While most social game developers are too young to post significant digital goods revenues yet, the model is looking increasingly promising for some game developers. Recent data from MMOs Maplestory and IMVU show that, at least for some, early growth can be quite strong.
In Maplestory‘s case, two people close to the company have told Inside Social Games that the company was making $1 million per month within 3 months of launch, and $2 million per month within 6 months of launch. The WSJ reported last month that the company did $30 million in 2007, up from $8.5 million in 2006.
In IMVU‘s case (the company is 4 years old but has never disclosed any metrics until this month), the company is currently doing $1 million per month in revenue, with 90% from digital goods and 10% through ads, according to GigaOm. Over 1.7 million items have been created by the approximately 100,000 content creators.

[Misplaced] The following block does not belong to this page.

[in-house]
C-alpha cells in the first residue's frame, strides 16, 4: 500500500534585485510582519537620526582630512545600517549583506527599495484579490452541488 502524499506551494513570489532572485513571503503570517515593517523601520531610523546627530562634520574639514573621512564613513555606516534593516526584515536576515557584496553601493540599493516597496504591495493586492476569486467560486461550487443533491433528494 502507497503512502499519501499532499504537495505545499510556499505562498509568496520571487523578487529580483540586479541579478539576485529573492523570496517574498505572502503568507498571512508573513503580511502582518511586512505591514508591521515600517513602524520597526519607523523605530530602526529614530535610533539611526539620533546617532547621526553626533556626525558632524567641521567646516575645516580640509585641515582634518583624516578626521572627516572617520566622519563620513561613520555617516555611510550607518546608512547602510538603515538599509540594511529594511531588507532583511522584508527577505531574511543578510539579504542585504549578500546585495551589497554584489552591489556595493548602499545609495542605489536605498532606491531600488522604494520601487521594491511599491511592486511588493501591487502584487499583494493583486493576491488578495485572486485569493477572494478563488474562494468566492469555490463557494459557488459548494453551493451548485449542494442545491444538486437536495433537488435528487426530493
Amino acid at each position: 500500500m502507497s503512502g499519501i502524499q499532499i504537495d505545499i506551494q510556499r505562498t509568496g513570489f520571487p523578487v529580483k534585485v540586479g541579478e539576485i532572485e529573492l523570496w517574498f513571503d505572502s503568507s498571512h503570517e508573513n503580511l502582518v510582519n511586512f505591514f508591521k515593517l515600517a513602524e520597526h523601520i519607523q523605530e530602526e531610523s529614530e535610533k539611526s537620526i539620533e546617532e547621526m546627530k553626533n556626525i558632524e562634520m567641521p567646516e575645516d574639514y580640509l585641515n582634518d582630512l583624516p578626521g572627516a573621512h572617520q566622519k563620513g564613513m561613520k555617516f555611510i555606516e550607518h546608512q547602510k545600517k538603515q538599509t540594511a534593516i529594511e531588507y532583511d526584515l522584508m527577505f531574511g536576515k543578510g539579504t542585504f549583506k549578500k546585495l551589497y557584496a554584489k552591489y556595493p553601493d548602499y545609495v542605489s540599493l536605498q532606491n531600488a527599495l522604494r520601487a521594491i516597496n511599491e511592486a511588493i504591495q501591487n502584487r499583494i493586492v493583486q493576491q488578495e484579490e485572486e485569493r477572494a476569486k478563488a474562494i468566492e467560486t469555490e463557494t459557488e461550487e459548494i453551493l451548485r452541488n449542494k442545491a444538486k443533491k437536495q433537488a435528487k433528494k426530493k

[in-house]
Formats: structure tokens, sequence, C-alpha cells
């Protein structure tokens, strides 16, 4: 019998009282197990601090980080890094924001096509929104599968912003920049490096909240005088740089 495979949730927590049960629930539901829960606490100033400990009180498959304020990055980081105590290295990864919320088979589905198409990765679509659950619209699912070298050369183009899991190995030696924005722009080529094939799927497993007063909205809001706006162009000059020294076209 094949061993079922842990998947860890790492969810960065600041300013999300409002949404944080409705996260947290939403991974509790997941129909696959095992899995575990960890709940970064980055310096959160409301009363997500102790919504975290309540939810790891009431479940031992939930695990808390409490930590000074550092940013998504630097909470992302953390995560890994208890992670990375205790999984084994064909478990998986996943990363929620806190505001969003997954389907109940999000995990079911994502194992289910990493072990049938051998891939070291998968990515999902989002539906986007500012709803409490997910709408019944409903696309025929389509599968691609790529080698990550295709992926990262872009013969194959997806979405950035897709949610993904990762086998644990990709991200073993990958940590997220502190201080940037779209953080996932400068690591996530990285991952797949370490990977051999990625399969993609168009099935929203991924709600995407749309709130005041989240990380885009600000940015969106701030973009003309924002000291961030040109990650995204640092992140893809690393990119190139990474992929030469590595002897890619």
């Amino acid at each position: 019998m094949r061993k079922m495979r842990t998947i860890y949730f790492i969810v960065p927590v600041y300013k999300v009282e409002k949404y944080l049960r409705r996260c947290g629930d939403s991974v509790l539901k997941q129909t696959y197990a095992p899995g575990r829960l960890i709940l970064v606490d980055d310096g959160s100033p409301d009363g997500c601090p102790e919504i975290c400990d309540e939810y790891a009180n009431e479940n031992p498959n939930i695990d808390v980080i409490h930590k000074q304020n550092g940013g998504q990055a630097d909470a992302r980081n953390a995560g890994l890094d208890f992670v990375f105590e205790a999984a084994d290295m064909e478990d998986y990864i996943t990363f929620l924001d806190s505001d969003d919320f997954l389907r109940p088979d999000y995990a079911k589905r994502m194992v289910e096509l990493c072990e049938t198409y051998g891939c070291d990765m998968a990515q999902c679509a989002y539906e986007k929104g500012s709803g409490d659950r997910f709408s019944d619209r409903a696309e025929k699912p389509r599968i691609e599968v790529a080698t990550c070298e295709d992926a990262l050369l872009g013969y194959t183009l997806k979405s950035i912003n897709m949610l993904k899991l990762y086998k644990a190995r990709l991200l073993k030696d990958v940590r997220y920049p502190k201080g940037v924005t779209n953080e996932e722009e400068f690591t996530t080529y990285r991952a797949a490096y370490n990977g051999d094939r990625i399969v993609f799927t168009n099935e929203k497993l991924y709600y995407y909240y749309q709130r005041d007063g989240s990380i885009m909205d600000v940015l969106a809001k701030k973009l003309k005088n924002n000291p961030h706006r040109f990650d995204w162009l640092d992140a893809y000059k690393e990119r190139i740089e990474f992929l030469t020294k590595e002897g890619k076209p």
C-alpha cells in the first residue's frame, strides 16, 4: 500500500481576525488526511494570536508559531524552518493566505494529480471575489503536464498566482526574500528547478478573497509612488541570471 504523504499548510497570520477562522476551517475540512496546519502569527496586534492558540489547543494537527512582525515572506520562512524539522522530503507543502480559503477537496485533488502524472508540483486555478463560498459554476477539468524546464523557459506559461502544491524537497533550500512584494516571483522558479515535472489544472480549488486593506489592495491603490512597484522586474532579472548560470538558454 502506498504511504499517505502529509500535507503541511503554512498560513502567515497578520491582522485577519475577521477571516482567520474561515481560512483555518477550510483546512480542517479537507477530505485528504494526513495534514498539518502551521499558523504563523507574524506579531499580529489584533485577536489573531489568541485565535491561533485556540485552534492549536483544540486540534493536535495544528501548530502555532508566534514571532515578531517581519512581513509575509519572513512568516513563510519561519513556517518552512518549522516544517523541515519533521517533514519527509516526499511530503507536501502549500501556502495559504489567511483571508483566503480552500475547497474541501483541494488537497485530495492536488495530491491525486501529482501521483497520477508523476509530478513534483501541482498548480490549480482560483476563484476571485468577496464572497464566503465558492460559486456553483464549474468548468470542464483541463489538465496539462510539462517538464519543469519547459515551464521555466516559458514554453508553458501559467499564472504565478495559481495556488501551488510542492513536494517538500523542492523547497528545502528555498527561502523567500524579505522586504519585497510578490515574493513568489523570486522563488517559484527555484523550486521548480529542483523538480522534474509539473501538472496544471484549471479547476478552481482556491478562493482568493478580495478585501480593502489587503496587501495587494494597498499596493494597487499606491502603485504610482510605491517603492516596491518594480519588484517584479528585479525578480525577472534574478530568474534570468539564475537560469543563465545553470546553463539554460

Most of IMVU’s massive catalog of avatar clothing, accessories and other objects available on its online catalog are made by the users themselves. They purchase those items from each other with IMVU credits. (A block of 1000 costs you $1.) IMVU then takes a cut of the profits for each virtual item sale, with the rest going to the individual user.
After doing the math, Jeremy Liew estimates that Maplestory has an ARPU of about $20/month, “which sounds about right and is consistent with number we’ve seen from games in Asia,” and that IMVU has an ARPU of about $14/month.
Social game developers would love to see those kinds of numbers. We’ll be tracking all the numbers as game developers on Facebook, MySpace, and other social networks grow their digital goods economies.